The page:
Column: Can your employer force you to return to work?
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Last updated Jul 31, 2020
Richard Port Boardside Legal

This article is written for the Stray Ferret by Harrogate employment lawyer Richard Port. Richard is Principal Solicitor and Founding Director at Boardside legal. In a series of articles, he explores the issues raised for employers and employees returning to work post furlough. This article is not legal advice – more a look at the complexities of the current situation. 

This week, he looks at where an employee stands if he is asked to return to his workplace, but does not want to do so.

 

My client, ABC Ltd is a food production business, meaning that as an essential service it has continued to operate in lockdown. Many, but not all, of its employees have continued to work, albeit paying due regard to health and safety measures in the workplace, in line with government guidelines.

‘Fred’ was one of a small number of employees who were furloughed in response to Covid-19, at least until ABC Ltd recently asked Fred, in particular, to return to the workplace. But he was not keen.

Employees may be reluctant to return to work for a variety of reasons, some of which may not be genuine, but many of which are likely to be so (often supported by various legal protections). Even if ABC Ltd believes that a reluctant returner is exaggerating his other concerns, it would still need to approach the problem with caution, dealing with those ‘concerns’ very carefully indeed.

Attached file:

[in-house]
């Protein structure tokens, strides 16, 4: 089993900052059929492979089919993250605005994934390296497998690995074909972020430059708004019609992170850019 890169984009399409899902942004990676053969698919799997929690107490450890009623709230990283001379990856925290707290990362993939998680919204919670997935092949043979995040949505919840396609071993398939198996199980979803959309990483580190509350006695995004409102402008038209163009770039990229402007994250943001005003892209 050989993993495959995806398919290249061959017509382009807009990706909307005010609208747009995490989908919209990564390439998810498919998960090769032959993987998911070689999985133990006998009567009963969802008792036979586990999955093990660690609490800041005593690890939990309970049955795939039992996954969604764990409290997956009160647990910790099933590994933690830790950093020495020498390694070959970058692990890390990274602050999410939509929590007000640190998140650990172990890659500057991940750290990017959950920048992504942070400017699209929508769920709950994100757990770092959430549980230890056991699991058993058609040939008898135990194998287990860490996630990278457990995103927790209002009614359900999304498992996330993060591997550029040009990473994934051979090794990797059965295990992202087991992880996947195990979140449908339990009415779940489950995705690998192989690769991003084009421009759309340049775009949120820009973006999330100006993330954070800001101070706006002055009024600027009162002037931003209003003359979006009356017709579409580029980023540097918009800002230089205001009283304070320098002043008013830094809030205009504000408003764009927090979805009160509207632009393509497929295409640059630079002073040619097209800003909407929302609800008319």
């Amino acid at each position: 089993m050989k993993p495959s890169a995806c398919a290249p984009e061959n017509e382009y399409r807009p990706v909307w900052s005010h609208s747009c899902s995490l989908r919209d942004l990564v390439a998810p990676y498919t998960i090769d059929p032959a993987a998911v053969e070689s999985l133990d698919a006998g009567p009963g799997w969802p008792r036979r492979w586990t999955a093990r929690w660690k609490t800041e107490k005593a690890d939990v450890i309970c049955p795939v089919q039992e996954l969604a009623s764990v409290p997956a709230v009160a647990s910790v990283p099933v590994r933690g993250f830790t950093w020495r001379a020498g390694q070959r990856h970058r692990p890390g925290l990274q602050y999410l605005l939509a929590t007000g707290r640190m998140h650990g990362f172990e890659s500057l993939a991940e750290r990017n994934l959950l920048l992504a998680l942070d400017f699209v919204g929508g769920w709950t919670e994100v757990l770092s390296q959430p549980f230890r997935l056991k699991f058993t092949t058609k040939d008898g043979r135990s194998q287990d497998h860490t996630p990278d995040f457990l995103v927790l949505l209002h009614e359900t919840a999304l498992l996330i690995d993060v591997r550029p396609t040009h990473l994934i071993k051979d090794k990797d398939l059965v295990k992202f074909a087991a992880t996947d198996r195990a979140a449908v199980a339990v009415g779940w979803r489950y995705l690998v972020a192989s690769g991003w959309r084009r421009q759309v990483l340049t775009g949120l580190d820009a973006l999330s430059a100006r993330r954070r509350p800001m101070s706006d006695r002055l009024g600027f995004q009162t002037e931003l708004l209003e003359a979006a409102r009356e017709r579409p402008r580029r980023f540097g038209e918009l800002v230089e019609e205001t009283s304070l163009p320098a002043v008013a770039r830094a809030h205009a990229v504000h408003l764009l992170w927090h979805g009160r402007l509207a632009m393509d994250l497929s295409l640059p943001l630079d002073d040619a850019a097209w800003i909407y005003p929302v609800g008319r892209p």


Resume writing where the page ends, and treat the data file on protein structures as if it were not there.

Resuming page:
As an adviser to ABC Ltd, I have had to discuss various scenarios with the client warning them about how easy it is to get things wrong and with it the very real risk of exposure to legal proceedings and the significant associated costs.

Like all employees, Fred has certain protections should he refuse to attend the workplace because of a reasonable fear of ‘serious and imminent danger’, a concept that will differ from one employee to another. For Fred, one major concern was the matter of travel to work on public transport, the risk of which he finds unacceptable.

Bearing in mind that the concept of ‘clinically vulnerable’ includes the over 70s and those with underlying health conditions, I also discussed with ABC Ltd Fred’s age and the fact he has no known health conditions. Fred is in his 60s, so does not trigger the age qualification for being clinically vulnerable, so potential age discrimination was not relevant.

It has been well documented that a number of employees have suffered with the consequences of Covid-19. My concern was that this could potentially be an issue for Fred, save that Fred’s own GP refuses to sign him off work.

Nonetheless, ABC Ltd should still listen to his concerns about returning to work, to understand how he is coping and what his real concerns about returning to his duties are. Remember, employers have an obligation to consider reasonable adjustments, including employees’ work patterns.

Finally, employees do have a right to request a reasonable amount of time off caring for dependants, albeit this would be unpaid. Fred’s wife does suffer from arthritis and I am aware that he does all of the shopping, for example. However, he has not raised this as an issue and in any event ABC Ltd has already offered him unpaid leave.

But of course, it is one thing thrashing this out with me, quite another to be discussing these types of matters with Fred directly. Effective communication is key to reducing the risk of employment related issues and even an adverse finding at an employment tribunal.

 

Next week, Richard looks at redundancies as businesses deal with the impact of the covid crisis.


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